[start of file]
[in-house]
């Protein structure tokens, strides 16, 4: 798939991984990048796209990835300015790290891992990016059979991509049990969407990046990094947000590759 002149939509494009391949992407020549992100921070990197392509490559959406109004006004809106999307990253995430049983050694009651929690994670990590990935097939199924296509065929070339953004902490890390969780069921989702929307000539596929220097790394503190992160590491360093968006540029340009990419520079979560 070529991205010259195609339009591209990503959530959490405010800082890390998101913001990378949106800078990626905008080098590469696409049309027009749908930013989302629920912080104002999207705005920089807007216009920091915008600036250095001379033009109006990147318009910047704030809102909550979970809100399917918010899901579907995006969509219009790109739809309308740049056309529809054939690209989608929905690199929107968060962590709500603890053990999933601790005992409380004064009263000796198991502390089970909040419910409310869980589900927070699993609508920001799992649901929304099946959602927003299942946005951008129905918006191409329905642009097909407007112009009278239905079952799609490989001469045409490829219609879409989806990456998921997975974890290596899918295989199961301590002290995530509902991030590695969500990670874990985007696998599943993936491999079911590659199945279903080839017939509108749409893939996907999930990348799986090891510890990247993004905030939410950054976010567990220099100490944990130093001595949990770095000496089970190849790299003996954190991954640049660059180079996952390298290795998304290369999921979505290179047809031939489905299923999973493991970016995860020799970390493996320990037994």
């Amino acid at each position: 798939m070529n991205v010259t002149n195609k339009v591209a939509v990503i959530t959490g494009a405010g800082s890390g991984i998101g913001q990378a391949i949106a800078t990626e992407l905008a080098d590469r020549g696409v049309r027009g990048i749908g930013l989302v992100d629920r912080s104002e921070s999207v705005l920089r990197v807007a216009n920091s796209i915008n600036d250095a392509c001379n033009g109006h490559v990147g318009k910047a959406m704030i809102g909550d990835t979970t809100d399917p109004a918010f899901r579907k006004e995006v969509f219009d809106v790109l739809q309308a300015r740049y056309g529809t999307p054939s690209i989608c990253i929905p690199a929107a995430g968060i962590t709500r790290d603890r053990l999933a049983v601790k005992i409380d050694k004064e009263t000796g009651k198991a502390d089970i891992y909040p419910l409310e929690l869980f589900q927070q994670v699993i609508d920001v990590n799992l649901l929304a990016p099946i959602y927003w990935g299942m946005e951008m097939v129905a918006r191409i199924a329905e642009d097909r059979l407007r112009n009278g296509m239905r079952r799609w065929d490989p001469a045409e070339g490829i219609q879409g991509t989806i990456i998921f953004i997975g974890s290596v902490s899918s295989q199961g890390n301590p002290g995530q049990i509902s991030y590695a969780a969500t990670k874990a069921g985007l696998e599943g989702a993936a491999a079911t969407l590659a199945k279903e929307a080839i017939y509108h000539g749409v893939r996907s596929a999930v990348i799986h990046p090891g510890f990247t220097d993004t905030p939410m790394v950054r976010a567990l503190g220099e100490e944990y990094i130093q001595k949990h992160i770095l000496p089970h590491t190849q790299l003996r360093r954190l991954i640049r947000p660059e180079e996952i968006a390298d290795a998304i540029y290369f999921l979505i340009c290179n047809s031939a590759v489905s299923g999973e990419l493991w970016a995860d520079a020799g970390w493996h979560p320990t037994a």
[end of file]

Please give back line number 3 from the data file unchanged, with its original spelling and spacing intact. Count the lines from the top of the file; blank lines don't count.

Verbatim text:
């Amino acid at each position: 798939m070529n991205v010259t002149n195609k339009v591209a939509v990503i959530t959490g494009a405010g800082s890390g991984i998101g913001q990378a391949i949106a800078t990626e992407l905008a080098d590469r020549g696409v049309r027009g990048i749908g930013l989302v992100d629920r912080s104002e921070s999207v705005l920089r990197v807007a216009n920091s796209i915008n600036d250095a392509c001379n033009g109006h490559v990147g318009k910047a959406m704030i809102g909550d990835t979970t809100d399917p109004a918010f899901r579907k006004e995006v969509f219009d809106v790109l739809q309308a300015r740049y056309g529809t999307p054939s690209i989608c990253i929905p690199a929107a995430g968060i962590t709500r790290d603890r053990l999933a049983v601790k005992i409380d050694k004064e009263t000796g009651k198991a502390d089970i891992y909040p419910l409310e929690l869980f589900q927070q994670v699993i609508d920001v990590n799992l649901l929304a990016p099946i959602y927003w990935g299942m946005e951008m097939v129905a918006r191409i199924a329905e642009d097909r059979l407007r112009n009278g296509m239905r079952r799609w065929d490989p001469a045409e070339g490829i219609q879409g991509t989806i990456i998921f953004i997975g974890s290596v902490s899918s295989q199961g890390n301590p002290g995530q049990i509902s991030y590695a969780a969500t990670k874990a069921g985007l696998e599943g989702a993936a491999a079911t969407l590659a199945k279903e929307a080839i017939y509108h000539g749409v893939r996907s596929a999930v990348i799986h990046p090891g510890f990247t220097d993004t905030p939410m790394v950054r976010a567990l503190g220099e100490e944990y990094i130093q001595k949990h992160i770095l000496p089970h590491t190849q790299l003996r360093r954190l991954i640049r947000p660059e180079e996952i968006a390298d290795a998304i540029y290369f999921l979505i340009c290179n047809s031939a590759v489905s299923g999973e990419l493991w970016a995860d520079a020799g970390w493996h979560p320990t037994a």